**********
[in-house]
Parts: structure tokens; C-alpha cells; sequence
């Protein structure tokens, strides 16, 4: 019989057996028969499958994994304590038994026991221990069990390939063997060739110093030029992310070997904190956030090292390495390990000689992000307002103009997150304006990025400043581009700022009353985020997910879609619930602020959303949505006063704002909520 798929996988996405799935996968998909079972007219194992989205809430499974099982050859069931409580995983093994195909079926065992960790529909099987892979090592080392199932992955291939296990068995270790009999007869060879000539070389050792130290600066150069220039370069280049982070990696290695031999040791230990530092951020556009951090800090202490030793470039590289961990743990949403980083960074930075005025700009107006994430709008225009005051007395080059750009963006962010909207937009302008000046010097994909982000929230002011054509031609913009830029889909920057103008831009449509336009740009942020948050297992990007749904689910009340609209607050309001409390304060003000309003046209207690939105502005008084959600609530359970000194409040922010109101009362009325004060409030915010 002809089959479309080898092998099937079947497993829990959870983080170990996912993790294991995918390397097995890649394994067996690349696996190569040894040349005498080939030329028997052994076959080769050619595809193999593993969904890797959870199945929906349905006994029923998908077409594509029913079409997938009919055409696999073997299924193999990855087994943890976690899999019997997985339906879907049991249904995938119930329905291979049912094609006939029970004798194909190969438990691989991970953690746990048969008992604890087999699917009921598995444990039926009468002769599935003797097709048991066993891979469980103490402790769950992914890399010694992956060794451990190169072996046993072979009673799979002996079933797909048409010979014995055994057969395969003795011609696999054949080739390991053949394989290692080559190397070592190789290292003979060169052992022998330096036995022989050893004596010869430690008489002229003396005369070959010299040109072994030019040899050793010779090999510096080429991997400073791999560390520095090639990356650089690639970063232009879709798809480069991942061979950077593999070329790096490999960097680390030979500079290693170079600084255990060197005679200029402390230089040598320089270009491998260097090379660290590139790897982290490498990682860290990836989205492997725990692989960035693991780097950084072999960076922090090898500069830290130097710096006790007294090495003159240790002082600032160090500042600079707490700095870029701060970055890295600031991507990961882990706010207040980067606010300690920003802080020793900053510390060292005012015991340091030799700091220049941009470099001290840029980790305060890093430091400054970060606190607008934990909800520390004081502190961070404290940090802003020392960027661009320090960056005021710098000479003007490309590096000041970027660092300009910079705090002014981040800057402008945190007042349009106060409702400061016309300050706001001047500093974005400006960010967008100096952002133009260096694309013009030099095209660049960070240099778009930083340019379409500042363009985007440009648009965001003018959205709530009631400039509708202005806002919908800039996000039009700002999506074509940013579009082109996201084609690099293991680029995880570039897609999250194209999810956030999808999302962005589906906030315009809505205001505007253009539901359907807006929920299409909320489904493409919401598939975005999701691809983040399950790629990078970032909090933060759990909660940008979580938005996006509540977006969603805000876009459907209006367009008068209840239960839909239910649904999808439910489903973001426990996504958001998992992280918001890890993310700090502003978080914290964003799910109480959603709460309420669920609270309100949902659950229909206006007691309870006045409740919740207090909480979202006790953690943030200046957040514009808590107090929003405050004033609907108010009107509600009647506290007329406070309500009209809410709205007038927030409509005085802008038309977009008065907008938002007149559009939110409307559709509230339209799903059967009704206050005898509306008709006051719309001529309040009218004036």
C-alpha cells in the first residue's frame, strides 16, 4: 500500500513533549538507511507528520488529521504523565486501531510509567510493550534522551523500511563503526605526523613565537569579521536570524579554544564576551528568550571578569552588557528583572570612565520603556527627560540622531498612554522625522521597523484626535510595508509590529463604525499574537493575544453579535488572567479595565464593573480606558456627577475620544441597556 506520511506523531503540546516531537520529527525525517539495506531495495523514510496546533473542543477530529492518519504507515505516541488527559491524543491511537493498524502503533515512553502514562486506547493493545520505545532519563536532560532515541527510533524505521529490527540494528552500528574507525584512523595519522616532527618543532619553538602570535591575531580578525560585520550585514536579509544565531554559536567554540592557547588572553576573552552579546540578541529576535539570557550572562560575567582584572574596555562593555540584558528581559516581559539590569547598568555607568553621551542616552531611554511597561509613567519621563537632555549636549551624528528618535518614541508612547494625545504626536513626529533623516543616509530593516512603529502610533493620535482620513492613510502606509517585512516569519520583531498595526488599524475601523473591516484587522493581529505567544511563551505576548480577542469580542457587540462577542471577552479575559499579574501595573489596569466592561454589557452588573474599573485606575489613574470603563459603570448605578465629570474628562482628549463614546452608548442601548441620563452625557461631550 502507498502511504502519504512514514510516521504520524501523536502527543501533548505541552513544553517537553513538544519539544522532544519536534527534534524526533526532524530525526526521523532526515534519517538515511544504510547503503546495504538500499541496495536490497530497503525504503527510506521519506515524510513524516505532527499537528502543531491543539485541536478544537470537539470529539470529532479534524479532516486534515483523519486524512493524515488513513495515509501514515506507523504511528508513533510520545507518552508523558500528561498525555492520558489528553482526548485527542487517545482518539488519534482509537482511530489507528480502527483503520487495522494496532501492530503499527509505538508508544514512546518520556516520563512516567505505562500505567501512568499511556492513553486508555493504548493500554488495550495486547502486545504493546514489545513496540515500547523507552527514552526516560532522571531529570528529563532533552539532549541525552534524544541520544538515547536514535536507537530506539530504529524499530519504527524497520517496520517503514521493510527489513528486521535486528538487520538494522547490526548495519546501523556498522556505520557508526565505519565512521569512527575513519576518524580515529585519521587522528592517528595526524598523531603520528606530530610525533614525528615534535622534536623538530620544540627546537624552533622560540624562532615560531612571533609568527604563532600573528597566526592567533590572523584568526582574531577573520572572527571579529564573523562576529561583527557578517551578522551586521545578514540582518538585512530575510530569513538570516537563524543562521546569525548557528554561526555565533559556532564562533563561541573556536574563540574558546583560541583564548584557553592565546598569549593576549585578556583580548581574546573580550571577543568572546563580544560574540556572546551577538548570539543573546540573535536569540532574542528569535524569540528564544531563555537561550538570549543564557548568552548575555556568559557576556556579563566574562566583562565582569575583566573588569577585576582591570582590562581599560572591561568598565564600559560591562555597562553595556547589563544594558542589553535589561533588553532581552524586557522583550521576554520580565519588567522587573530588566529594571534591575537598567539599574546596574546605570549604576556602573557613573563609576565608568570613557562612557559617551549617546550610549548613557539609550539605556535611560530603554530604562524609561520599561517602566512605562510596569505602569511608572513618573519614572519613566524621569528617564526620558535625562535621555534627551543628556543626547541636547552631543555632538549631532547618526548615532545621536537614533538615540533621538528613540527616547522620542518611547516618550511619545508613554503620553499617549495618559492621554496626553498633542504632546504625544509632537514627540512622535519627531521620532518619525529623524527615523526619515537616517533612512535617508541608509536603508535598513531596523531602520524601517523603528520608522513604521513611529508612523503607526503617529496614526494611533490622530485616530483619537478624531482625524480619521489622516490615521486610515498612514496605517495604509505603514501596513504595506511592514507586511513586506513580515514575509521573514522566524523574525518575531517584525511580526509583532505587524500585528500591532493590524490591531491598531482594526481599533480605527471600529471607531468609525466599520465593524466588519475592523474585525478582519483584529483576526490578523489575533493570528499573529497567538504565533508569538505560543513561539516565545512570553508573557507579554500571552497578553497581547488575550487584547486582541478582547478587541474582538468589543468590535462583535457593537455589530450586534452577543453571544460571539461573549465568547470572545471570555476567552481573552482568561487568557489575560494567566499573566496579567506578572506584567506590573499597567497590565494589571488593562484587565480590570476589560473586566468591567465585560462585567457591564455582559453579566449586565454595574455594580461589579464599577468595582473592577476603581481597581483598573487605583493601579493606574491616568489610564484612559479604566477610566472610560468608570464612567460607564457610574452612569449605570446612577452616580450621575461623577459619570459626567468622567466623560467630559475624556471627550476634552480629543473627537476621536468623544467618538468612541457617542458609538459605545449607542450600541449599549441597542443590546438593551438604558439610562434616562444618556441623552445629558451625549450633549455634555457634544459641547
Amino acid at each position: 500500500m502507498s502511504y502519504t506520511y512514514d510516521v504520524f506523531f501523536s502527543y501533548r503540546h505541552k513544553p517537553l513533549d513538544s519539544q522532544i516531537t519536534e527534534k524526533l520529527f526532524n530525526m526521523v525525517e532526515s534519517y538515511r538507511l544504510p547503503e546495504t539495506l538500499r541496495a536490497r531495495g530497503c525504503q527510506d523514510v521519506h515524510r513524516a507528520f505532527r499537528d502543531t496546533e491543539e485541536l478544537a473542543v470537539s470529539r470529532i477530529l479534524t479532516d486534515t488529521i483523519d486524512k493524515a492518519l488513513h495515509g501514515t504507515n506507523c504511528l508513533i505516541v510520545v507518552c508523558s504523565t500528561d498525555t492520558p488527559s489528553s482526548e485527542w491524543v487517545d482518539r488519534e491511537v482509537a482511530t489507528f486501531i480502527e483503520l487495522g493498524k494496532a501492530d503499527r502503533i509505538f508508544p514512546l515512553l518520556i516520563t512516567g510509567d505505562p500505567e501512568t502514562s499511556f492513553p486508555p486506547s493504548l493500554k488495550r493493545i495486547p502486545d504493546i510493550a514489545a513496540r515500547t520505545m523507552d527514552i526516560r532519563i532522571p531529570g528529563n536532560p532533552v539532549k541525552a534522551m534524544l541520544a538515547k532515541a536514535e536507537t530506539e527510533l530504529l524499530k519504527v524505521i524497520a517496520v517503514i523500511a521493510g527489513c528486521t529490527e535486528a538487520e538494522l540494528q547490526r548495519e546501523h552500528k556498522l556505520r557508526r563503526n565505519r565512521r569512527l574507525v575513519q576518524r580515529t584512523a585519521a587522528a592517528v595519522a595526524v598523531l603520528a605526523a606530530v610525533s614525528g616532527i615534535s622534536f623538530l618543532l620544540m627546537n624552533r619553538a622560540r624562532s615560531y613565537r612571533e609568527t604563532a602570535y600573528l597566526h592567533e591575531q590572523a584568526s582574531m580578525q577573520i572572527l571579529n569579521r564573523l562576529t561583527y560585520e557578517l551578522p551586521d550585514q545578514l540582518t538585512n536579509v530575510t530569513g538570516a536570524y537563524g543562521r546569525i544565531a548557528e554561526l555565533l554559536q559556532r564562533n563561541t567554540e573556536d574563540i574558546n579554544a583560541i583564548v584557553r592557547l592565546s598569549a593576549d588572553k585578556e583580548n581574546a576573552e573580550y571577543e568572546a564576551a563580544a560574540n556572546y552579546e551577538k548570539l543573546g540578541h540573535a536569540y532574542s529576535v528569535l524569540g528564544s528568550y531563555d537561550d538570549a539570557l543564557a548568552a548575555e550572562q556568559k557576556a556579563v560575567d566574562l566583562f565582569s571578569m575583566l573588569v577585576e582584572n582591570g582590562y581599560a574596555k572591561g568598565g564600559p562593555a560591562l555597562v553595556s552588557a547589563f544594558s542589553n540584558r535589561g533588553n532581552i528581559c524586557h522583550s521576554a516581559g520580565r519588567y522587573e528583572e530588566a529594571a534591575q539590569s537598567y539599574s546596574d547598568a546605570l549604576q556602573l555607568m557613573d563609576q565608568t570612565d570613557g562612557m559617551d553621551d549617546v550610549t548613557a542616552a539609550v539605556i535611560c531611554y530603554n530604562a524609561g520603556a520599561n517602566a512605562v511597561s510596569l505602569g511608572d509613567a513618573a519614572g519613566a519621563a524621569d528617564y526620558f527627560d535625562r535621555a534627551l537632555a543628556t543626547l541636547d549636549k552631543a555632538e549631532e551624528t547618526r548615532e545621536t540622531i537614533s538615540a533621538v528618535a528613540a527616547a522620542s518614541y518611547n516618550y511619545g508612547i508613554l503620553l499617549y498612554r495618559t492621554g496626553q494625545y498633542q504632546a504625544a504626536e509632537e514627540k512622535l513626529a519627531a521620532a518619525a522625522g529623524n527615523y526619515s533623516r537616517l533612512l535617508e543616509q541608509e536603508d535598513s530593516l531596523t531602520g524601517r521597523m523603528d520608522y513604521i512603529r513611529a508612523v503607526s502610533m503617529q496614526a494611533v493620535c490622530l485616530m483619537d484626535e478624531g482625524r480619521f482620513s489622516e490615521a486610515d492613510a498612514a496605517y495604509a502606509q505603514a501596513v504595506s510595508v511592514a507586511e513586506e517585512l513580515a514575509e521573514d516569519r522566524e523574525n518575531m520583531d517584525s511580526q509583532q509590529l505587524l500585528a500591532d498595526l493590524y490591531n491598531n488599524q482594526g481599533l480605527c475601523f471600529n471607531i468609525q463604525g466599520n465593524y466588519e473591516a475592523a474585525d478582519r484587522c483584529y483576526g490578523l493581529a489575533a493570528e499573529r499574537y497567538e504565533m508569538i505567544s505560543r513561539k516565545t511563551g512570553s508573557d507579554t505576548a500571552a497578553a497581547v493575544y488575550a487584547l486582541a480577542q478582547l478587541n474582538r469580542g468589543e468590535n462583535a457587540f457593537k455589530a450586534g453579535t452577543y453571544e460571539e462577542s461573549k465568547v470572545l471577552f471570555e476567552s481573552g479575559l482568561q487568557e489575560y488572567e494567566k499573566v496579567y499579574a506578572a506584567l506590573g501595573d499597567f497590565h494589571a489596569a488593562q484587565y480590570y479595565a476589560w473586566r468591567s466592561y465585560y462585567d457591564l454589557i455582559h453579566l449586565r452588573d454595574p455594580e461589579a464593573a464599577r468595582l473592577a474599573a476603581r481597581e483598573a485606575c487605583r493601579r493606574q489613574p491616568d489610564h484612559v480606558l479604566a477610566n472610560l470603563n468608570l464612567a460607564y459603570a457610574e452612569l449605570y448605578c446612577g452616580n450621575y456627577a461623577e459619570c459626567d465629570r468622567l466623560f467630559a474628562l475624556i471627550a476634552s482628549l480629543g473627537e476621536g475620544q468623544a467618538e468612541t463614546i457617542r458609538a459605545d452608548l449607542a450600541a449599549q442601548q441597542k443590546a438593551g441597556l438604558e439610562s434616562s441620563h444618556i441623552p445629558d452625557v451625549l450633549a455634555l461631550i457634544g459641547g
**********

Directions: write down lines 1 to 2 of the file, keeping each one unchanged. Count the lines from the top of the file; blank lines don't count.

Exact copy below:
[in-house]
Parts: structure tokens; C-alpha cells; sequence